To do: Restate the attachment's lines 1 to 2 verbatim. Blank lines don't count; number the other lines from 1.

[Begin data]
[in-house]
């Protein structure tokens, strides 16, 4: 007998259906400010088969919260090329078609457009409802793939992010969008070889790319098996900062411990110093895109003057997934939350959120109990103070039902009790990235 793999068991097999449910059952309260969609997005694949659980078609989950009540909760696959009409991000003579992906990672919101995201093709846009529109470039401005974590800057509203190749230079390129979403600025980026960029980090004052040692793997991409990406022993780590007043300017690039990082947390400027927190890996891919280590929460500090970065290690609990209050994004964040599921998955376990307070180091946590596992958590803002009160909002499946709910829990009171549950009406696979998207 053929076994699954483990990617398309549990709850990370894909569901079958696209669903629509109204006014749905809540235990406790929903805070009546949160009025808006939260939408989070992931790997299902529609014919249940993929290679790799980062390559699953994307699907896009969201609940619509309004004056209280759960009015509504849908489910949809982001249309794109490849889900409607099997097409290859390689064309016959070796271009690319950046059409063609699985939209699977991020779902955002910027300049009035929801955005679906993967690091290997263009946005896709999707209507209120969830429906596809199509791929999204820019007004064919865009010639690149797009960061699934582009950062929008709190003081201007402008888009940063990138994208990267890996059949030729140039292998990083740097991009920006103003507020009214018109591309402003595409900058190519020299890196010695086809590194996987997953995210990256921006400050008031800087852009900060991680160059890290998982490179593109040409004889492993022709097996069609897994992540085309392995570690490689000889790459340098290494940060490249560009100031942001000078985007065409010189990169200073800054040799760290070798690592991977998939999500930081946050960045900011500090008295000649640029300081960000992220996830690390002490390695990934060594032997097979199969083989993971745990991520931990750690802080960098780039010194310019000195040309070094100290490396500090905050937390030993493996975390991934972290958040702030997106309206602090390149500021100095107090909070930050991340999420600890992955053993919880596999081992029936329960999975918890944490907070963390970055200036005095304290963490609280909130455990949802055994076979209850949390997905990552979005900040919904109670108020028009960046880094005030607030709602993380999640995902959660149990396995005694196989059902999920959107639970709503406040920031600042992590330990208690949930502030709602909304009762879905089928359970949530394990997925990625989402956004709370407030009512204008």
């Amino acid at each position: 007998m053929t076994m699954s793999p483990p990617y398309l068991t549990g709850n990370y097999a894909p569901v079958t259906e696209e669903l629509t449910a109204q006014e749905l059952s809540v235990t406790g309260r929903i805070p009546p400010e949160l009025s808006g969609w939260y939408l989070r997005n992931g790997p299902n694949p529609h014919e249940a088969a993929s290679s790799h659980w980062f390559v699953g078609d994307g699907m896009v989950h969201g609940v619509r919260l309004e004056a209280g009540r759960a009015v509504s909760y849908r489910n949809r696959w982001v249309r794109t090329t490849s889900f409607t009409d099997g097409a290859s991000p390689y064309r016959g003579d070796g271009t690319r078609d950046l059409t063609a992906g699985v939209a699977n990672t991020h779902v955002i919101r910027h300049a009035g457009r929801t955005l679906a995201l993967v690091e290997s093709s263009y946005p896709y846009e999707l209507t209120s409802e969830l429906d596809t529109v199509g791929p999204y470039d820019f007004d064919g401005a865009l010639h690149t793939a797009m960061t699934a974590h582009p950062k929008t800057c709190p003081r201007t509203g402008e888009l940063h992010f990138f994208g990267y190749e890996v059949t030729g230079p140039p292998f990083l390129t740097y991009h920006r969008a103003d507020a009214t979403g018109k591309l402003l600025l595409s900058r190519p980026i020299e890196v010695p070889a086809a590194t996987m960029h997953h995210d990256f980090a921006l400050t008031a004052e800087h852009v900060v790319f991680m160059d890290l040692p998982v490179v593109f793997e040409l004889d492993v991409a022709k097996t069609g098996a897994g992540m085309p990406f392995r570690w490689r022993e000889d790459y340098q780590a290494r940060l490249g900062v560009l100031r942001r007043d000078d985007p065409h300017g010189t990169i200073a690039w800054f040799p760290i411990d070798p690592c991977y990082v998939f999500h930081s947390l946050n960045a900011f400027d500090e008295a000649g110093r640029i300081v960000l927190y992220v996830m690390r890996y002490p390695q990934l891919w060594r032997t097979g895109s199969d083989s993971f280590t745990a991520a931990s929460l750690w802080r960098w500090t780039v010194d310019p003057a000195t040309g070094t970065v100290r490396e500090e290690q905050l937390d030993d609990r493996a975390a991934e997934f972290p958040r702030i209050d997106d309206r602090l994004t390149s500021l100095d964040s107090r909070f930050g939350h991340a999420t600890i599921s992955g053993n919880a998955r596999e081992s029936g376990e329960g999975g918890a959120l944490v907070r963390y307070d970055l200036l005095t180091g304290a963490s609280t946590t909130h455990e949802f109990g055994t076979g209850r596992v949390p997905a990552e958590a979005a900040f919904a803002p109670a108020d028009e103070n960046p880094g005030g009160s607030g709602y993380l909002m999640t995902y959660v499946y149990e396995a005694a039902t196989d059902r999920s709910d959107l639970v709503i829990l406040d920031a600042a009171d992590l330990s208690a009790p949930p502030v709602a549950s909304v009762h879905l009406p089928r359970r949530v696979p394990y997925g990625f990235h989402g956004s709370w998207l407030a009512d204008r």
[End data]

[in-house]
């Protein structure tokens, strides 16, 4: 007998259906400010088969919260090329078609457009409802793939992010969008070889790319098996900062411990110093895109003057997934939350959120109990103070039902009790990235 793999068991097999449910059952309260969609997005694949659980078609989950009540909760696959009409991000003579992906990672919101995201093709846009529109470039401005974590800057509203190749230079390129979403600025980026960029980090004052040692793997991409990406022993780590007043300017690039990082947390400027927190890996891919280590929460500090970065290690609990209050994004964040599921998955376990307070180091946590596992958590803002009160909002499946709910829990009171549950009406696979998207 053929076994699954483990990617398309549990709850990370894909569901079958696209669903629509109204006014749905809540235990406790929903805070009546949160009025808006939260939408989070992931790997299902529609014919249940993929290679790799980062390559699953994307699907896009969201609940619509309004004056209280759960009015509504849908489910949809982001249309794109490849889900409607099997097409290859390689064309016959070796271009690319950046059409063609699985939209699977991020779902955002910027300049009035929801955005679906993967690091290997263009946005896709999707209507209120969830429906596809199509791929999204820019007004064919865009010639690149797009960061699934582009950062929008709190003081201007402008888009940063990138994208990267890996059949030729140039292998990083740097991009920006103003507020009214018109591309402003595409900058190519020299890196010695086809590194996987997953995210990256921006400050008031800087852009900060991680160059890290998982490179593109040409004889492993022709097996069609897994992540085309392995570690490689000889790459340098290494940060490249560009100031942001000078985007065409010189990169200073800054040799760290070798690592991977998939999500930081946050960045900011500090008295000649640029300081960000992220996830690390002490390695990934060594032997097979199969083989993971745990991520931990750690802080960098780039010194310019000195040309070094100290490396500090905050937390030993493996975390991934972290958040702030997106309206602090390149500021100095107090909070930050991340999420600890992955053993919880596999081992029936329960999975918890944490907070963390970055200036005095304290963490609280909130455990949802055994076979209850949390997905990552979005900040919904109670108020028009960046880094005030607030709602993380999640995902959660149990396995005694196989059902999920959107639970709503406040920031600042992590330990208690949930502030709602909304009762879905089928359970949530394990997925990625989402956004709370407030009512204008």